-Bureau of Labor & Statistics National Projections for 2008-2018

Curriculum Highlights

  • Refrigeration Theory
  • Residential Refrigeration
  • Electricity and Electronics
  • Commercial Refrigeration
  • Refrigeration Troubleshooting
  • Heating Systems
  • Ventilation Systems
  • Air Conditioning
  • Blueprint Reading
  • Pneumatic Controls
  • Cost Estimating
  • Digital Electronics
  • Sheet Metal Fabrication
  • Environmental Controls
  • Transport Refrigeration
  • Environmental Engineering
  • Direct Digital Controls




Employers desperately need trained welders. That's because they know their products and structures are only as good as the welds and the welders who produce them — highly skilled men and women with the satisfaction of knowing that their welds literally hold America together.

You can become one of these highly-sought professionals. You will learn to weld all types of metals, and you'll learn many modern, sophisticated techniques along with related skills, such as how to read drawings, shop detailing, fitting and layout.

It's hard work, but when you graduate, you'll have your welder's certifications (AWS and ASME), the skills you need to get a great job, just about anywhere you want to go — with the associate degree that will give you the ability to more up the ladder into a management position or the educational foundation to start your own business.

Employment Opportunities

Graduates are prepared for entry-level employment as welding technicians in light or heavy welding as well as related trades. Students have completed the A.W.S. certification exam for plate and structural welds, and the A.S.M.E. certification exam for pipe fitting and piping systems prior to graduation.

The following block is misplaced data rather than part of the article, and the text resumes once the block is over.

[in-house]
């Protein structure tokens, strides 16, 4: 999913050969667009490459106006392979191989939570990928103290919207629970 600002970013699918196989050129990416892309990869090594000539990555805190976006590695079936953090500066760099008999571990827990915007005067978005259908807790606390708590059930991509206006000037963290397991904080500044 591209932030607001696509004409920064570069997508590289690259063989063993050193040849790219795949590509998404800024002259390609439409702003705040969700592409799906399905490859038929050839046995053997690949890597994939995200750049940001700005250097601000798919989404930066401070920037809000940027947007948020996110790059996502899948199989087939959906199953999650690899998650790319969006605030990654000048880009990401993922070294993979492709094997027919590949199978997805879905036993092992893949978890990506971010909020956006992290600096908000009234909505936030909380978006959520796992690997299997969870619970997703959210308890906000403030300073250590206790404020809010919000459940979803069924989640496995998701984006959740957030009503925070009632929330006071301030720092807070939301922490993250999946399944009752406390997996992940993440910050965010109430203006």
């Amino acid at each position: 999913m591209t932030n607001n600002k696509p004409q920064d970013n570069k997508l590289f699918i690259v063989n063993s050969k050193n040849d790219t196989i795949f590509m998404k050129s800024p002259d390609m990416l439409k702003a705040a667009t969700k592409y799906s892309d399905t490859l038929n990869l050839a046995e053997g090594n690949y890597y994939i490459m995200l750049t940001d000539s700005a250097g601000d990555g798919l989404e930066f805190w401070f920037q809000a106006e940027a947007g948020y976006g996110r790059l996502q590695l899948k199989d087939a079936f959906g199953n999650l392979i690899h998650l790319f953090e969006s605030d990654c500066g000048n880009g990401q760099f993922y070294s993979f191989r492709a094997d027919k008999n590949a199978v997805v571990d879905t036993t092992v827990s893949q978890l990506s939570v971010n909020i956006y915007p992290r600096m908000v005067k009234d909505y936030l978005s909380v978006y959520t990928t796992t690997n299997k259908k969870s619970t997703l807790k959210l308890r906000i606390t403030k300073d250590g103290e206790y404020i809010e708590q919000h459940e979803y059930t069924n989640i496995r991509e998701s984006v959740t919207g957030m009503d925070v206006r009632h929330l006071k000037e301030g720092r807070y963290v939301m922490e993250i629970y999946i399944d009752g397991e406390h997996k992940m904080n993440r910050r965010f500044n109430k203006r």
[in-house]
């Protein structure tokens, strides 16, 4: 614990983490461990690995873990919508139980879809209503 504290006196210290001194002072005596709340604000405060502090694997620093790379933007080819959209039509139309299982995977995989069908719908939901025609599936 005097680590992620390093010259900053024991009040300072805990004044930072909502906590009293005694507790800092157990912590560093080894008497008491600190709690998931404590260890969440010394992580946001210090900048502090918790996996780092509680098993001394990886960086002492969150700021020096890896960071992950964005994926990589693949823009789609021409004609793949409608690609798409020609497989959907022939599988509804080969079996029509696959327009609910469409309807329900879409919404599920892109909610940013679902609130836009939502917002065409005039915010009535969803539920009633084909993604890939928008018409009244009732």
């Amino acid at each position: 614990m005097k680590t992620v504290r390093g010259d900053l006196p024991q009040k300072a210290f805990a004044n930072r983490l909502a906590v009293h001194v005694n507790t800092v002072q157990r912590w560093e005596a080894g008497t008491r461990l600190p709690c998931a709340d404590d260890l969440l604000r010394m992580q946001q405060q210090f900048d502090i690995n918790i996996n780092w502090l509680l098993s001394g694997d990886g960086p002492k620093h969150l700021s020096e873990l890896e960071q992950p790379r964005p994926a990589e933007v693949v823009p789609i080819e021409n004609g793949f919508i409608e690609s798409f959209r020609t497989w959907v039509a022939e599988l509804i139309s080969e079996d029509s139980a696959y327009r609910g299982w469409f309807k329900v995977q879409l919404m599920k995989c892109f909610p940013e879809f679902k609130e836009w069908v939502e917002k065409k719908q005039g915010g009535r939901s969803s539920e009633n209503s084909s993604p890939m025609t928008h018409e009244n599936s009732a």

Job Outlook

Employment of welding, soldering, and brazing workers is expected to grow about 5 percent over the 2006-16 decade. The basic skills of welding are the same across industries, so welders can easily shift from one industry to another depending on where they are needed most. Job prospects should be excellent as employers report difficulty finding qualified workers as well as retirement and growth in the oil and gas industry.
-Bureau of Labor & Statistics National Projections for 2006-2016

Curriculum Highlights

  • Arc Welding Processes
  • Fuel Gas Processes
  • AWS Welding codes
  • Metallurgy
  • Blueprint Reading
  • TIG Welding
  • MIG Welding
  • Metal Surfacing
  • Structural Steel Weld Certification
  • Pipe Weld Certification
  • Computer Applications
  • Pipe Welding
  • Pipe Fitting
  • Weld Inspection
  • Piping Systems
  • Metal Identification
  • Structural Steel Layout
  • Steel Fabrication




Medical equipment repairers, also known as biomedical equipment technicians, maintain, adjust, calibrate, and repair a wide variety of electronic, electromechanical, and hydraulic equipment used in hospitals and other medical environments, including health practitioners' offices.  They may work on patient monitors, defibrillators, medical imaging equipment (x-rays, CAT scanners, and ultrasound equipment), voice-controlled operating tables, and electric wheelchairs, as well as other sophisticated dental, optometric, and ophthalmic equipment.  The technical curriculum of this program is offered at Erie Institute of Technology in Erie, Pa.




This program will prepare you for entry assignments in the electronic engineering field. The in-depth science and mathematics is sufficient to qualify graduates for entry-level engineering technician positions in field service, research and development, broadcast, and other associated engineering functions.

Employment Opportunities

  • Electronic Technician
  • Electronic Test Technician
  • Customer Service Technician
  • Cable Television Technician
  • Communications Technician
  • Electronic Equipment Repairer
  • Electronic Equipment Installer
  • Production Test Technician

Job Outlook

Job opportunities will be best for applicants with an associate degree, certification, or related experience. Knowledge of electrical equipment and electronics is necessary for employment and professional certification often is required.

Curriculum Highlights

  • DC, AC, Active Components
  • Circuit Design
  • Digital Principles
  • Microprocessors
  • Industrial Electronics
  • Algebra for Electronics
  • Advanced Algebra
  • Trig. for Electronics
  • Computer Networking
  • Computer Programming
  • Electronic Drafting
  • Communication Circuits


The Computer and Engineering Technology Program will prepare you for electronics certification exams offered by ISCET (International Society of Certified Electronics Technicians) and ETA (Electronics Technicians Association). Holders of the ISCET and ETA certifications possess knowledge in electronics industry standards, troubleshooting techniques, test equipment and installation procedures.